Prescription Painkiller Overdoses: Methadone
More than 15,500 people die every year of prescription drug overdoses, and nearly one-third of those overdoses involve the drug methadone, according to a recent CDC Vital Signs report. Researchers found that while methadone accounts for only 2 percent of painkiller prescriptions in the United States, it is involved in more than 30 percent of prescription painkiller overdose deaths.
Methadone has been used for decades to treat drug addiction, but in recent years it has been increasingly prescribed to relieve pain. As methadone prescriptions for pain have increased so have methadone-related fatal overdoses. CDC results showed that six times as many people died of methadone overdoses in 2009 as died in 1999.
The CDC Vital Signs report discusses this problem, shares data on methadone overdose death rates, and suggests prevention measures that can help.
The Federal Government is:
- Enforcing federal laws to prevent nonmedical use of methadone.
- Educating health care providers and the public about the correct use of methadone.
- Tracking prescription drug overdose trends and the impact of efforts to stop overdoses.
Methadone is frequently prescribed for pain.
- Methadone, like other painkillers, is commonly prescribed for chronic problems like back pain even though it might not help these problems in the long run.
- More than 4 million methadone prescriptions were written for pain in 2009, despite US Food and Drug Administration (FDA) warnings about the risks associated with methadone.
- Methadone is available as a low-cost generic drug. It is often listed as a preferred drug by insurance companies.
Methadone's risks include:
- The difference between prescribed doses and dangerous doses of methadone is small.
- Methadone has special risks as a painkiller. For example, taking it more than 3 times a day can cause the drug to build up in a person’s body, leading to dangerously slowed breathing.
- Methadone can seriously disrupt the heart’s rhythm.
- Methadone can be particularly risky when used with tranquilizers or other prescription painkillers.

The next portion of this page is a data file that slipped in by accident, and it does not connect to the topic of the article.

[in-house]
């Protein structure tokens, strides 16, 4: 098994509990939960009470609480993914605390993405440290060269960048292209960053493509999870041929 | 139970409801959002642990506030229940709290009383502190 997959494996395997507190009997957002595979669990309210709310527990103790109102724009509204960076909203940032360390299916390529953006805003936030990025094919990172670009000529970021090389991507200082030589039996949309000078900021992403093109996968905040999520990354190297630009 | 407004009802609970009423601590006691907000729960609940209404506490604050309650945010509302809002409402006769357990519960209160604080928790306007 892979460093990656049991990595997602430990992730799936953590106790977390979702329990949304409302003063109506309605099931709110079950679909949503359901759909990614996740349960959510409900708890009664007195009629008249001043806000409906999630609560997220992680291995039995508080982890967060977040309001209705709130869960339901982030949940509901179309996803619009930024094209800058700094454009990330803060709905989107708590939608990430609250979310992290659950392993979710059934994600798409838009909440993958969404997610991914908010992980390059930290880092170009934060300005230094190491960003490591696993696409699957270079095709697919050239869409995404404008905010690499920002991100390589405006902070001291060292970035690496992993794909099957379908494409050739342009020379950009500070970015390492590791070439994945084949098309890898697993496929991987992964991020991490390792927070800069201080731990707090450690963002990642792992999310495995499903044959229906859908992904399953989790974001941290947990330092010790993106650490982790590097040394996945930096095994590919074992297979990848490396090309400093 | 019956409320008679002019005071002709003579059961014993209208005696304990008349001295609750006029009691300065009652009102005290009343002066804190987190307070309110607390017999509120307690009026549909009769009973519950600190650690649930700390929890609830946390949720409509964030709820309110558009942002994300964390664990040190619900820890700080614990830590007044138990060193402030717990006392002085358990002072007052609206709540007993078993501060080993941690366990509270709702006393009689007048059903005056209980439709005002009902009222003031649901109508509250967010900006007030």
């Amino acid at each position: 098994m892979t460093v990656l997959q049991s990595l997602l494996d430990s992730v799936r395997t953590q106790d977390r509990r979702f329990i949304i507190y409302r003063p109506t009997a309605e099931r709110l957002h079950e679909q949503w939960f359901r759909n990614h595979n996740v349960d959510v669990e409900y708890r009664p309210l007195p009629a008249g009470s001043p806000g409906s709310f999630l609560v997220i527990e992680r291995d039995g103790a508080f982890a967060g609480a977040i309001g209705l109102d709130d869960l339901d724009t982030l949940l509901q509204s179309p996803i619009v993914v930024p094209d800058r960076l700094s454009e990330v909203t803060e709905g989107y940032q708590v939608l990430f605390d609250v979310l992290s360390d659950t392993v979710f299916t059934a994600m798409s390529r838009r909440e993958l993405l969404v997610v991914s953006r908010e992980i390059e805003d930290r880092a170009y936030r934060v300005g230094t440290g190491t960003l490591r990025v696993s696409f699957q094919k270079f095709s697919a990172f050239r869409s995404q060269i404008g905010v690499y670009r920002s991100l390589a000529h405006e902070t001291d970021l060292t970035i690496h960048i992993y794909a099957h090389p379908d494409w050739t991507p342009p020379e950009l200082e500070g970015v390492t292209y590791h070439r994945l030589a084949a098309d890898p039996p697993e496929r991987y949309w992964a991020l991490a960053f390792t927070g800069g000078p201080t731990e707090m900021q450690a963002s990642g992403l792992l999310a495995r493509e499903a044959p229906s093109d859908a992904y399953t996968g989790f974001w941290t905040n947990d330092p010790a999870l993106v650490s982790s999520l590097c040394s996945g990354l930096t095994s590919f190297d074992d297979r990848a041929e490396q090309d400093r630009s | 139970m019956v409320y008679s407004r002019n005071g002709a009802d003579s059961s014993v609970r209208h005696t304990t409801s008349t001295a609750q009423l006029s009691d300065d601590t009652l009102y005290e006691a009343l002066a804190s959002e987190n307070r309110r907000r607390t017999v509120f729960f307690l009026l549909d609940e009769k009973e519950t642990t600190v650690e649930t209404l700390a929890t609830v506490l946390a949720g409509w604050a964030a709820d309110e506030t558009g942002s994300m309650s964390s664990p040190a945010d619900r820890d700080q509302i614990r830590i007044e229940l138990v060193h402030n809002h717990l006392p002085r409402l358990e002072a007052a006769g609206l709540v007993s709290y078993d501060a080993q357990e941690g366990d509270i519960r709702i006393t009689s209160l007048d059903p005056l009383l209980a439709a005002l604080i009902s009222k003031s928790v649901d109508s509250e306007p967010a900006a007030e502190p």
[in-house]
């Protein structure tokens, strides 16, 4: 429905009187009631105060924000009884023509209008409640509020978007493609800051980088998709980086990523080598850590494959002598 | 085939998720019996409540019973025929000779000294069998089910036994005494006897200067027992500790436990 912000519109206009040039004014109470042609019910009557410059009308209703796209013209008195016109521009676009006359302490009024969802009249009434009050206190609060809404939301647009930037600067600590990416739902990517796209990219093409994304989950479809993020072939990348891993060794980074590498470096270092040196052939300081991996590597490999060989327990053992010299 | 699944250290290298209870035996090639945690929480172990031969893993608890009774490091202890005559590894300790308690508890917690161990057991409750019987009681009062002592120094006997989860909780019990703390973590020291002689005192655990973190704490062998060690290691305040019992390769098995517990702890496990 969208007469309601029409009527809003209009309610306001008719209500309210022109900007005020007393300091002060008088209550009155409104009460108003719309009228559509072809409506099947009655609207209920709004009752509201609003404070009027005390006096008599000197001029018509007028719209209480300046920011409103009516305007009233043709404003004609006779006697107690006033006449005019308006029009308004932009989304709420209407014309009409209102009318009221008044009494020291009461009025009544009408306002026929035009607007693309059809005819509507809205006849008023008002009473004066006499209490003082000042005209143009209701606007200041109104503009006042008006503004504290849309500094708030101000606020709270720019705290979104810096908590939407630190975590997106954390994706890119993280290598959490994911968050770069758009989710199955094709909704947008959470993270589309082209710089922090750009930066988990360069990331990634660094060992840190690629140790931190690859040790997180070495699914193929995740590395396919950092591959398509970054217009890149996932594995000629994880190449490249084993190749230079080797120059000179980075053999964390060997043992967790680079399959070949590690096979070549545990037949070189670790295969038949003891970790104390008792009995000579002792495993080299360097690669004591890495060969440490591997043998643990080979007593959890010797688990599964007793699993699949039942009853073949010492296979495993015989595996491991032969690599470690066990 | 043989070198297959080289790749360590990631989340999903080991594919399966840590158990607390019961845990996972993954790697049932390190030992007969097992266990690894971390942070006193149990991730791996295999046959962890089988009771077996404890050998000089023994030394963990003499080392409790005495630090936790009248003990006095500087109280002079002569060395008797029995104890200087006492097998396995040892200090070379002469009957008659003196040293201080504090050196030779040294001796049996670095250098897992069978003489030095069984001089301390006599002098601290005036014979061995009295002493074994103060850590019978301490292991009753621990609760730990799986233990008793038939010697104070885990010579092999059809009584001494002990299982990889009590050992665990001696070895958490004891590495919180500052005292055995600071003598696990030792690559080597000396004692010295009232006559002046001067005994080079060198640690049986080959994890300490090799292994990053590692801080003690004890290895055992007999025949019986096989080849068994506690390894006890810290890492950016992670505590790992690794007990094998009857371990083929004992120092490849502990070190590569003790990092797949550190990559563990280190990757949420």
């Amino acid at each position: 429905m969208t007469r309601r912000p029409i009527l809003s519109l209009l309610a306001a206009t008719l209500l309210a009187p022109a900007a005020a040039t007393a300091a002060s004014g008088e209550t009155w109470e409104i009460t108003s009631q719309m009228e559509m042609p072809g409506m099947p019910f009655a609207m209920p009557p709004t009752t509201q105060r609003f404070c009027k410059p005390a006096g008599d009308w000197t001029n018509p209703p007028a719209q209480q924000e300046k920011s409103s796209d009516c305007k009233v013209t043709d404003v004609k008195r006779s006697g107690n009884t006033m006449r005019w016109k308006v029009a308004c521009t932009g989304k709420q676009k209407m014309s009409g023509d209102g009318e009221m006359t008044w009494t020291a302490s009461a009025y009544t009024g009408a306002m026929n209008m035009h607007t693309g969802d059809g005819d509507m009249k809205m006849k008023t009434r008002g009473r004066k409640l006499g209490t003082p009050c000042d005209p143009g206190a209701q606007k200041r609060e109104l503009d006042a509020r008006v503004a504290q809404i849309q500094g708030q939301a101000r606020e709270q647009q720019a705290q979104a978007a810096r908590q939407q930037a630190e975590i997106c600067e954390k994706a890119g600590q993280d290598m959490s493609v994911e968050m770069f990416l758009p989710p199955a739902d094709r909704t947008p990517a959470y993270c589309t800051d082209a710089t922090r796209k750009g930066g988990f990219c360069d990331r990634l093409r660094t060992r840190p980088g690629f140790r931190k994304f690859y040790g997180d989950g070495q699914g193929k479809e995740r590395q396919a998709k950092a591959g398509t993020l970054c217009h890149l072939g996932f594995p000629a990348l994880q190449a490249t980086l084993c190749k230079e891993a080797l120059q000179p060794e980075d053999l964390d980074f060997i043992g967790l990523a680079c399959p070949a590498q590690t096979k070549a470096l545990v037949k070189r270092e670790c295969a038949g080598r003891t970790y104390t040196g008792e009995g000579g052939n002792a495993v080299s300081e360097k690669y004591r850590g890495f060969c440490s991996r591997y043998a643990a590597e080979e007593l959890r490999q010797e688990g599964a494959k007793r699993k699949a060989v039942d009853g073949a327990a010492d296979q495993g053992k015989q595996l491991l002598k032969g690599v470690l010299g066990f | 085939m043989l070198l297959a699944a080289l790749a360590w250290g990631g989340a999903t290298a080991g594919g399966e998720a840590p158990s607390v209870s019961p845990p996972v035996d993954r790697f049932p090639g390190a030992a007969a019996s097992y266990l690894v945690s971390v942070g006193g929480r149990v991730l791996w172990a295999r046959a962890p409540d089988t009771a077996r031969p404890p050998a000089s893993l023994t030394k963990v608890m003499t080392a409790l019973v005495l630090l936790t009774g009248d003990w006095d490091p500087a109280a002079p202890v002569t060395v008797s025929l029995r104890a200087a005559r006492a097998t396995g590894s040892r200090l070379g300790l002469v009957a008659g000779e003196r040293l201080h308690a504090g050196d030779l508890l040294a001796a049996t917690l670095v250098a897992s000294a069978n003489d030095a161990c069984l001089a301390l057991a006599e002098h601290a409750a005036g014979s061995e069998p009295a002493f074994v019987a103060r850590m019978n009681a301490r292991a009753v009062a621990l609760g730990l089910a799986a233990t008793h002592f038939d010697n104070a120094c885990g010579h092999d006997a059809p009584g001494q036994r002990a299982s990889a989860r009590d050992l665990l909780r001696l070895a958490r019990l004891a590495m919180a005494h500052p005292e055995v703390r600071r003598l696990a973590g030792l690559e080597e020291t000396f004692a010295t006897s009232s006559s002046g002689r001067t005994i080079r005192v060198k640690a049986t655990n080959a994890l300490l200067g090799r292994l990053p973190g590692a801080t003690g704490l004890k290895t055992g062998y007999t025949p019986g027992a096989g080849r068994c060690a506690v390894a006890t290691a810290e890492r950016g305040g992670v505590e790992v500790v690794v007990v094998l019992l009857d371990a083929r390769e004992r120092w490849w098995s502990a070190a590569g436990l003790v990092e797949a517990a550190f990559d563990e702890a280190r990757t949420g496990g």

- In one study, four in ten overdose deaths involving single prescription painkillers involved methadone, twice as many as any other prescription painkiller.
Steps for Safety
- Develop and promote the use of safe prescribing guidelines for methadone.
- Support the use of methadone as a treatment for opioid dependence in opioid treatment programs.
- Use prescription drug monitoring programs to identify patients who are using methadone or other prescription painkillers for nonmedical purposes.
Health care providers can
- Follow guidelines for prescribing methadone and other prescription painkillers correctly, including
- Screening and monitoring for substance abuse and mental health problems.
- Prescribing only the quantity needed based on the expected length of pain.
- Using prescription drug monitoring programs to identify patients who are misusing or abusing methadone or other prescription painkillers.
- Monitoring patients on high doses of methadone for heart rhythm problems.
- Educating patients on how to safely use, store, and dispose of methadone and how to prevent and recognize overdoses.
Health insurers can
- Evaluate methadone’s place on preferred drug lists.
- Consider strategies to ensure that pain treatment with any dose higher than 30 mg of methadone a day (the recommended daily starting dose) is appropriate.
- Use methadone only as directed by a health care provider.
- Make sure they are the only ones to use their methadone and never sell or share it with others.
- Store methadone in a secure place and dispose of it properly. Tips for correct storage and disposal of medications.
- Get help for substance abuse problems if needed (1-800-662-HELP or Substance Abuse Treatment Facility Locator).
- Morbidity and Mortality Weekly Report (MMWR): Vital Signs: Risk for Overdose from Methadone Used for Pain Relief–United States, 1999-2010
- CDC Vital Signs: Prescription Painkiller Overdoses in the US
- Policy Impact: Prescription Drug Overdoses
- Unintentional Poisoning
- Home and Recreational Safety
- Page last reviewed: July 5, 2012
- Page last updated: July 5, 2012
- Content source:
- National Center for Injury Prevention and Control
- Page maintained by: Office of the Associate Director for Communication, Digital Media Branch, Division of Public Affairs